West Palm Beach Earns Top Score in LGBTQ Equality

 

Rand Hoch
Rand Hoch

This release, from the Palm Beach County Human Rights Council:

The City of West Palm Beach has earned a perfect score on the 5th annual Human Rights Campaign Foundation Municipal Equality Index (MEI) ranking of cities across the United States.

The MEI examined the LGBTQ-inclusive municipal laws, policies and services in 506 municipalities nationwide. Cities were rated based on nondiscrimination laws, the municipality as an employer, municipal services, law enforcement and the city leadership’s public position on equality.

“Our city’s perfect score demonstrates the clear-cut commitment elected officials in West Palm Beach have made to the LGBTQ community over the past 25 years,” said retired judge Rand Hoch, President and Founder of the Palm Beach County Human Rights Council.

“Our city’s inclusive laws and policies attract amazing people to live and work in West Palm Beach,” said Mayor Jeri Muoio. “West Palm Beach is a wonderful place for LGBTQ people – and others – to live, study, play, work, raise families and retire.”

Of the 20 Florida municipalities included in the MEI, only five (West Palm Beach, Miami Beach, Orlando, St. Petersburg and Wilton Manors) scored 100 points. Nationally, 60 cities earned perfect scores.

In 1990, city commissioners established the West Palm Beach Employment Practices Review Commission to recommend improvements to the city’s personnel practices and procedures. Hoch, at the time a labor lawyer who represented the city’s municipal workers unions, served as the commission’s Chairman Pro Tempore. The blue ribbon panel’s final report included recommendations to improve the work environment for the city’s lesbian and gay employees. Within months, those recommendations were unanimously adopted by the city commission.

The following year, West Palm Beach became the first public employer in Florida to enact an ordinance prohibiting discrimination on the basis of sexual orientation in public employment. In 1992, West Palm Beach became the first public employer in Florida to provide domestic partnership benefits for municipal employees

City leaders recognized that while the laws and policies had been put into place to help¬† gay and lesbian municipal employees, action also needed to be taken to address discrimination faced by the city’s lesbian and gay residents. Therefore, in 1991, the city commission voted to prohibit the use of any public facilities or any public funding to any entities which had discriminated against members of a variety of protected classes – including gays and lesbians.

In 1994, the city commission enacted the West Palm Beach Equal Opportunity Ordinance, which prohibited discrimination based on sexual orientation in private and public employment, housing and public accommodation. (The ordinance was amended in 2007 to prohibit discrimination based on gender identity or expression.)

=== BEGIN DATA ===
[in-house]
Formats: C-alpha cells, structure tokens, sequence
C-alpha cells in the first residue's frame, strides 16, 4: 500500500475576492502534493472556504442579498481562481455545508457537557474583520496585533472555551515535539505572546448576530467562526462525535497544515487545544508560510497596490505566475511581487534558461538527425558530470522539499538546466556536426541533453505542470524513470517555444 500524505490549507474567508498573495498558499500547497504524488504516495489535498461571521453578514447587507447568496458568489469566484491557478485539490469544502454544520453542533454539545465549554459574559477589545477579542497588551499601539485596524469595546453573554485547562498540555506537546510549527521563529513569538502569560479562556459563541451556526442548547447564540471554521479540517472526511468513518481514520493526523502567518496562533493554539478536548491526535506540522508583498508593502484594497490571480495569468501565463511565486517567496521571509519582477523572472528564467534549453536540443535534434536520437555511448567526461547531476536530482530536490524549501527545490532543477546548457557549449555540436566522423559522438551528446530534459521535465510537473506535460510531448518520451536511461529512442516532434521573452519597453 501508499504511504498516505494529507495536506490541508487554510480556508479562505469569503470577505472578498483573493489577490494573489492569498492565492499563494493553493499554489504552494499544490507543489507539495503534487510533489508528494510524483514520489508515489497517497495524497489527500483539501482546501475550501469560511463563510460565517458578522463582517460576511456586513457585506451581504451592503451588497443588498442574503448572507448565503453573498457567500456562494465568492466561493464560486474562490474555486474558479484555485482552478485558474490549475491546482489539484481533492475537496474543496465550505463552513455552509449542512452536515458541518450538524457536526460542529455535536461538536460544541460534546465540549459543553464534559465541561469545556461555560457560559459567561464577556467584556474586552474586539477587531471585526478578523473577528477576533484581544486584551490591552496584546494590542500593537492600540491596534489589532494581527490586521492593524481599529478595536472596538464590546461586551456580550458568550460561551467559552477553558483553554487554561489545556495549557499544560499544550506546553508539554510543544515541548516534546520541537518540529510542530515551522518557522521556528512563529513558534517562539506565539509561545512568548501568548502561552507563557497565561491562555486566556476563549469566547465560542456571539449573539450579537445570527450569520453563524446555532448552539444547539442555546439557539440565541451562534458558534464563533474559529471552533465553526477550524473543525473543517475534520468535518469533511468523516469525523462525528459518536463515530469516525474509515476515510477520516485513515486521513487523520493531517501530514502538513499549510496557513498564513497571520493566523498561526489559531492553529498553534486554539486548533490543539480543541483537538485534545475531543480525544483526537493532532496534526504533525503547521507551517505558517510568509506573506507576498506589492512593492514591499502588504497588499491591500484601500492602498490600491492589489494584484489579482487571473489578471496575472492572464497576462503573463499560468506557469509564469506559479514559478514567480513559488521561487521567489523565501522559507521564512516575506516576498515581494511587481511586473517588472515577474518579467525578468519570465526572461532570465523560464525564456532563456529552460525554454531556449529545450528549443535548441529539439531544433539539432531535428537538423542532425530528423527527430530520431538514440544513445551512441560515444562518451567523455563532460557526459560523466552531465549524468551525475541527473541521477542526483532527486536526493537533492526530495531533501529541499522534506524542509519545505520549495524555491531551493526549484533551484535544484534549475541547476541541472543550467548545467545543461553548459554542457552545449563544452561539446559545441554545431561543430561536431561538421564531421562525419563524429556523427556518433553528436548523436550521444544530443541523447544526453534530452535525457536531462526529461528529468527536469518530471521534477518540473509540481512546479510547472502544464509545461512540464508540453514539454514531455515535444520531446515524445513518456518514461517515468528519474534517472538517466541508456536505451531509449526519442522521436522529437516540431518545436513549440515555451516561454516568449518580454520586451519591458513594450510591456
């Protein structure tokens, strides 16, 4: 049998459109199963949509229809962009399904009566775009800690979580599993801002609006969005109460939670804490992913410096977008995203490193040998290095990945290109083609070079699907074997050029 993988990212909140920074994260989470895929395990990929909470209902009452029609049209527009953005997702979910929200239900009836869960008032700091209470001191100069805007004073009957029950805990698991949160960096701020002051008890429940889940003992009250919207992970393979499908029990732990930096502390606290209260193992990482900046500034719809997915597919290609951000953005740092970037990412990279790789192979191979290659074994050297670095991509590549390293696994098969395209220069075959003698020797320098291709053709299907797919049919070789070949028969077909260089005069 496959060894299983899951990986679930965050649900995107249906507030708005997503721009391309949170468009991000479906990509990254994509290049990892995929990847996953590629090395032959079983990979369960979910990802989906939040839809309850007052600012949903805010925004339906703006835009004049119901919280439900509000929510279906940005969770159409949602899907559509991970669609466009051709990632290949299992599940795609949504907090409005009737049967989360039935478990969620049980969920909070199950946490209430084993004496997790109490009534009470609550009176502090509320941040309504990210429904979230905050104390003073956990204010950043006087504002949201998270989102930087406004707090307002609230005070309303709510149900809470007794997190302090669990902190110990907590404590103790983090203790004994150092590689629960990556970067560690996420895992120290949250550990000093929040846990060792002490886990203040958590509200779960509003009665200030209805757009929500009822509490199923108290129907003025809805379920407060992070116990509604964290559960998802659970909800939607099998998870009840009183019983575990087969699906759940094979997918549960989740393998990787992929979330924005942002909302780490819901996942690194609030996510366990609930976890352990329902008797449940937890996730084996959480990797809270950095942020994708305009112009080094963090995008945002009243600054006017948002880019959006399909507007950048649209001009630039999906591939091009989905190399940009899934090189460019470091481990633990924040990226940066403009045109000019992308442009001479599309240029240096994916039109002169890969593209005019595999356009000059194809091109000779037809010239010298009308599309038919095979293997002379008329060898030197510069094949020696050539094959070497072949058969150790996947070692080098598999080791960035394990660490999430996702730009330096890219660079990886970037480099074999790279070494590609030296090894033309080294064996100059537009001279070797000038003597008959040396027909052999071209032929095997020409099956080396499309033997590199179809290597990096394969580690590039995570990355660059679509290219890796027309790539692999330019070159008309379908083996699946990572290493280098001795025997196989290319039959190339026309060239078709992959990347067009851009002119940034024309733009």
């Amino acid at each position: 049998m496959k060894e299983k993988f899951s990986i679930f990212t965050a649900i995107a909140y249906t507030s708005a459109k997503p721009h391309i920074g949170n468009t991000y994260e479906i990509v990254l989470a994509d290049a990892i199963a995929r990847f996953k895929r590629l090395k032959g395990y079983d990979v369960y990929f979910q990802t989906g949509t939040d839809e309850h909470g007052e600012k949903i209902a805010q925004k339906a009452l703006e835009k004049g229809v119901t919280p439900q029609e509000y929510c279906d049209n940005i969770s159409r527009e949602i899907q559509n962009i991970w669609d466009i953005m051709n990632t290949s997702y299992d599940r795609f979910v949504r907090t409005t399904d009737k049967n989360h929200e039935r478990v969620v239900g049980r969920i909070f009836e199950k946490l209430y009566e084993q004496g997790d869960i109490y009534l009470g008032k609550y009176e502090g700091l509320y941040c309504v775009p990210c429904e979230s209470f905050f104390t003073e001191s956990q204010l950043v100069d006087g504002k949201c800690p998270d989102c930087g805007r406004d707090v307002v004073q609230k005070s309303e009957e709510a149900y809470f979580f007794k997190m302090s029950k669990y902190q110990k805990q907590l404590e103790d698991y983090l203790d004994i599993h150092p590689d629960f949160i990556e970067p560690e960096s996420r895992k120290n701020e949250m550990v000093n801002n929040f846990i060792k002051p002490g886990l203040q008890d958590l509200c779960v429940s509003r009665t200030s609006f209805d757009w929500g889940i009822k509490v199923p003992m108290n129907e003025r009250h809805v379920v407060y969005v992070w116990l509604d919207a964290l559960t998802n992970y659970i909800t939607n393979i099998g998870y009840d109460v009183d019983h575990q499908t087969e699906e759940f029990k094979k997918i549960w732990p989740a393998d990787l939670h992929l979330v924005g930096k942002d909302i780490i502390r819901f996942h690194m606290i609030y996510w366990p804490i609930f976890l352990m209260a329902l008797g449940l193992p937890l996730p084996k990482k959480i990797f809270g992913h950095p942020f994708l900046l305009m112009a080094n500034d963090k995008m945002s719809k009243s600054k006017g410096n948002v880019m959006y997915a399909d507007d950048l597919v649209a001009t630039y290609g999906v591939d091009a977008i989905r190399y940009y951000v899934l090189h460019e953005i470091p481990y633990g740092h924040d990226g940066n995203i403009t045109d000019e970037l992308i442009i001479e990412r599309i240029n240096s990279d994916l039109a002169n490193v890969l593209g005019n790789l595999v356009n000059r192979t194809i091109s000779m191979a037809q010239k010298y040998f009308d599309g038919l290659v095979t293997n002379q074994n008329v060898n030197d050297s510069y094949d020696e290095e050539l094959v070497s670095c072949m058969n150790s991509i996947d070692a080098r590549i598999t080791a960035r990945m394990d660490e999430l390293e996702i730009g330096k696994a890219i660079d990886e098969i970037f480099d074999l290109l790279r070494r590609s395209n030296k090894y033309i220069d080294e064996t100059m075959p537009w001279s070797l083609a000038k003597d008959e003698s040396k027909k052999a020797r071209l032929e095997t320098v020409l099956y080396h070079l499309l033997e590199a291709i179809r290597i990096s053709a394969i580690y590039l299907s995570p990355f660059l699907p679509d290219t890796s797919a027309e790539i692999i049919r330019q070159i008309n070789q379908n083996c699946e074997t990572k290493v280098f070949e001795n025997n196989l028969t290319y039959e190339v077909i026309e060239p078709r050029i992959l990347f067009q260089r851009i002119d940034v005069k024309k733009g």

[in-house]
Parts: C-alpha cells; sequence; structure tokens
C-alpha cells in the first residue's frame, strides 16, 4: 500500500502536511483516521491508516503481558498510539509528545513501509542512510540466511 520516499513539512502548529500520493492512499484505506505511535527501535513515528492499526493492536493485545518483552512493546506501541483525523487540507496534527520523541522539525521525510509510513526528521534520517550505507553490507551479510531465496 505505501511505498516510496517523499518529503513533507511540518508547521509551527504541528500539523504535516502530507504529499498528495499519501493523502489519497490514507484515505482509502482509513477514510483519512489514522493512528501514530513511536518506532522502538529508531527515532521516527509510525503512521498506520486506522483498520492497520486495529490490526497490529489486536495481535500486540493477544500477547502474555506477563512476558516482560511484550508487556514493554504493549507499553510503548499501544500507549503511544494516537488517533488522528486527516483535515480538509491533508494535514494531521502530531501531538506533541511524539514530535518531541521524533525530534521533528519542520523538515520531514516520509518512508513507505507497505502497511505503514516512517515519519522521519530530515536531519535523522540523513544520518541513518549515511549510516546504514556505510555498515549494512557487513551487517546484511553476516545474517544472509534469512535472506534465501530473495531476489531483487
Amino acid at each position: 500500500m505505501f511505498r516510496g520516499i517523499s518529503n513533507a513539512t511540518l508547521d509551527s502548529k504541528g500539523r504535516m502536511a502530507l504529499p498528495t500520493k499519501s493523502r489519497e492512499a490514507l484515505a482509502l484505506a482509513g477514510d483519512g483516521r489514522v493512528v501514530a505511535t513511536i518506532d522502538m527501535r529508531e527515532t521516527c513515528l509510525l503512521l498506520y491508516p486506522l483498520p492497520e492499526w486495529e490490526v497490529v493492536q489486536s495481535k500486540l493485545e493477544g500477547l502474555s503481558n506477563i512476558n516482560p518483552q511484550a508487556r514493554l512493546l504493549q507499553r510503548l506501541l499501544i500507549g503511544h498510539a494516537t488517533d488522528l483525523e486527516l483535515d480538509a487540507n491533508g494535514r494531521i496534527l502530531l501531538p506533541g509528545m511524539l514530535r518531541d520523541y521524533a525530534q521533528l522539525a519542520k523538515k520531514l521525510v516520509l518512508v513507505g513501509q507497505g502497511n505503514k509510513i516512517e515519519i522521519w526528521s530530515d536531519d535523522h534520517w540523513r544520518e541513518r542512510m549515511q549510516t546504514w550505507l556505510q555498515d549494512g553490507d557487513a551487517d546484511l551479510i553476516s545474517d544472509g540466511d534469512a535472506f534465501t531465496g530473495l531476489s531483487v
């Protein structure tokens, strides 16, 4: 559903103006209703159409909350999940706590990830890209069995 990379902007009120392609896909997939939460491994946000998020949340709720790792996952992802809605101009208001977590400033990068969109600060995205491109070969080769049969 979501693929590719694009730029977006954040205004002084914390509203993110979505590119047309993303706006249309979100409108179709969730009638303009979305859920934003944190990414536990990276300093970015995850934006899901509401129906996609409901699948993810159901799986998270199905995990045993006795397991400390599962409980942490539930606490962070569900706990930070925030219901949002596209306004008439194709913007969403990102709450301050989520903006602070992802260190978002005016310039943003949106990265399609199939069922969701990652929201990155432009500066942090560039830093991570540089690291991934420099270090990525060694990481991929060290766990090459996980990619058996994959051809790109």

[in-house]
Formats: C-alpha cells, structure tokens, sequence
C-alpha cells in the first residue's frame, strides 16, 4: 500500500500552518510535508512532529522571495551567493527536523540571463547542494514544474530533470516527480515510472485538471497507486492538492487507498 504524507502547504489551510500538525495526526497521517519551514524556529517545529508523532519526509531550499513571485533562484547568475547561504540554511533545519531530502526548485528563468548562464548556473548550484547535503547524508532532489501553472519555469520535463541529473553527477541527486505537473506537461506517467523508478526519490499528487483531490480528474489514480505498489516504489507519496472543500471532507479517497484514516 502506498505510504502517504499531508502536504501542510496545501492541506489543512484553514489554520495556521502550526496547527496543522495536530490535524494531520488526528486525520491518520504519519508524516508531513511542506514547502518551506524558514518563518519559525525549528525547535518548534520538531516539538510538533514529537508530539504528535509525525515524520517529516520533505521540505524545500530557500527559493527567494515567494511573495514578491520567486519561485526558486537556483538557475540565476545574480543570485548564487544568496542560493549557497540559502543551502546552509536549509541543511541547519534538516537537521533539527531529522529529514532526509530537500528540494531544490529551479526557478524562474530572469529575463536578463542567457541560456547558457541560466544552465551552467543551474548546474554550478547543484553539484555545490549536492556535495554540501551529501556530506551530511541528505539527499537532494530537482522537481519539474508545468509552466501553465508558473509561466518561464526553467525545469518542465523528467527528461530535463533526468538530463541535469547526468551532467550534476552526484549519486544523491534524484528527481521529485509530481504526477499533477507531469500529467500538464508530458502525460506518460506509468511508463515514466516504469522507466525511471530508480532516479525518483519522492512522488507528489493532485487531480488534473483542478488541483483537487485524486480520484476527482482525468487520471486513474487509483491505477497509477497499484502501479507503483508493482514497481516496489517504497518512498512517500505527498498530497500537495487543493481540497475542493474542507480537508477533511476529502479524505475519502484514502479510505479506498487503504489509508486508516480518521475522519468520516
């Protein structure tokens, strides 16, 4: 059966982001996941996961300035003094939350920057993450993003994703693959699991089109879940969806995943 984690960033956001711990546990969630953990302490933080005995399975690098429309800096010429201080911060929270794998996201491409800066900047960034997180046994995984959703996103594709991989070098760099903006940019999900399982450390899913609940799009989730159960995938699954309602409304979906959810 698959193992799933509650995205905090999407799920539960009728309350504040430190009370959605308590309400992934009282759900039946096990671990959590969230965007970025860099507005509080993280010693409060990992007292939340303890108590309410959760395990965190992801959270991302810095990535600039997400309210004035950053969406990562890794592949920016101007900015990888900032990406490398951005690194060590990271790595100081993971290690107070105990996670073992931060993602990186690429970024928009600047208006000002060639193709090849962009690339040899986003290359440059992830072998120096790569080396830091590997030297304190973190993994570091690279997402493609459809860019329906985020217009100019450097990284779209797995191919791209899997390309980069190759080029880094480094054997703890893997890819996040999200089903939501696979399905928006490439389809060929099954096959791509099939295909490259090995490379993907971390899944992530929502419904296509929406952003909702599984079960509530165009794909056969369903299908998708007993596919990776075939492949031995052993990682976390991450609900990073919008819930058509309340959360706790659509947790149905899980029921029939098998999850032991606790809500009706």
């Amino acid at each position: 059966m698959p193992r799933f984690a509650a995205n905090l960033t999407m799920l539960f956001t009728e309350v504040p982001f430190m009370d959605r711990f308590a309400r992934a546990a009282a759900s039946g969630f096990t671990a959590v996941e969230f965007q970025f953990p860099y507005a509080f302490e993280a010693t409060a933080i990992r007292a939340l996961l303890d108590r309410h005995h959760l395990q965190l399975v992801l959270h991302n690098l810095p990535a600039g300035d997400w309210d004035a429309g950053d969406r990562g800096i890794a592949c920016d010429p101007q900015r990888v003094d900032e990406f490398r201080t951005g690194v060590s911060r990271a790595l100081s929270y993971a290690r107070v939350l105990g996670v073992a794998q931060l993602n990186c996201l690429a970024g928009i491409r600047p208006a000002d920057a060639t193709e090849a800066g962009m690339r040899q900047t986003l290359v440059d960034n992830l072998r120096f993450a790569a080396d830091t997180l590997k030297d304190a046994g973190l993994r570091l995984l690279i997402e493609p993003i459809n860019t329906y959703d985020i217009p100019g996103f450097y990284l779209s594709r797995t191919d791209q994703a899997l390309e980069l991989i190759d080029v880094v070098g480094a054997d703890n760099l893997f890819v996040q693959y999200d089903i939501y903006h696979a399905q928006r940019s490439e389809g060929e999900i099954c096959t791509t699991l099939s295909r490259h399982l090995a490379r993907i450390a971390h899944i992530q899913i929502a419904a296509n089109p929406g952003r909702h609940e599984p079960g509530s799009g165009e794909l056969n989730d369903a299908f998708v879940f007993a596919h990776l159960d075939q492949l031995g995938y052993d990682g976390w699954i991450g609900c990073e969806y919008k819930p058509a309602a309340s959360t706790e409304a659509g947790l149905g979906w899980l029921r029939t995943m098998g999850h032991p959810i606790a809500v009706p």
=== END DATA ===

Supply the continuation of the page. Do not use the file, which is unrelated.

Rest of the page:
Since marriage equality was slow in coming to Florida, during the period when same-sex marriage was prohibited, Mayor Muoio championed laws and policies to ensure that gay and lesbian municipal employees with domestic partners received the same benefits and take home pay as married opposite employees were entitled to receive.

Mayor Muoio also led the effort to enact the West Palm Beach Equal Benefits Ordinance, which required contractors doing business with the city to provide identical benefits to both married employees and employees with domestic partners.

Last year, the city commissioners updated the Equal Opportunity Ordinance by expanding the definition of “public accommodations” to prohibit consumer discrimination (e.g., “shopping while black”). The law also prohibits businesses in the wedding industry from discriminating against lesbian and gay couples.

West Palm spokesman Cohen heads to private sector

SONY DSC
SONY DSC

Elliot Cohen is leaving as the city’s communications director, a job where he expanded West Palm’s outreach through TV and social media but exerted a controlling hand in parceling public information to the press while trying to compete with it as an advocate for the administration of Mayor Jeri Muoio.

Cohen came under fire in 2015 after he dumped more than 2,000 pages of police emails on the city website in response to a reporter’s information request, without blanking out names of undercover police or confidential informants. He was eventually¬†cleared by the Palm Beach County Commission on Ethics but the mayor removed him from most direct contact with the media, a role in which he’d made himself an intermediary between city officials and reporters who wanted to speak with them.

Thursday he said he’d taken a private sector job in South Florida and would leave his West Palm Beach job Aug. 19. “It’s kind of exciting and unusual,” he said, declining to name the company.

“We are going to miss him,” City Administrator Jeff Green said. “He’s done a good job for the city.”

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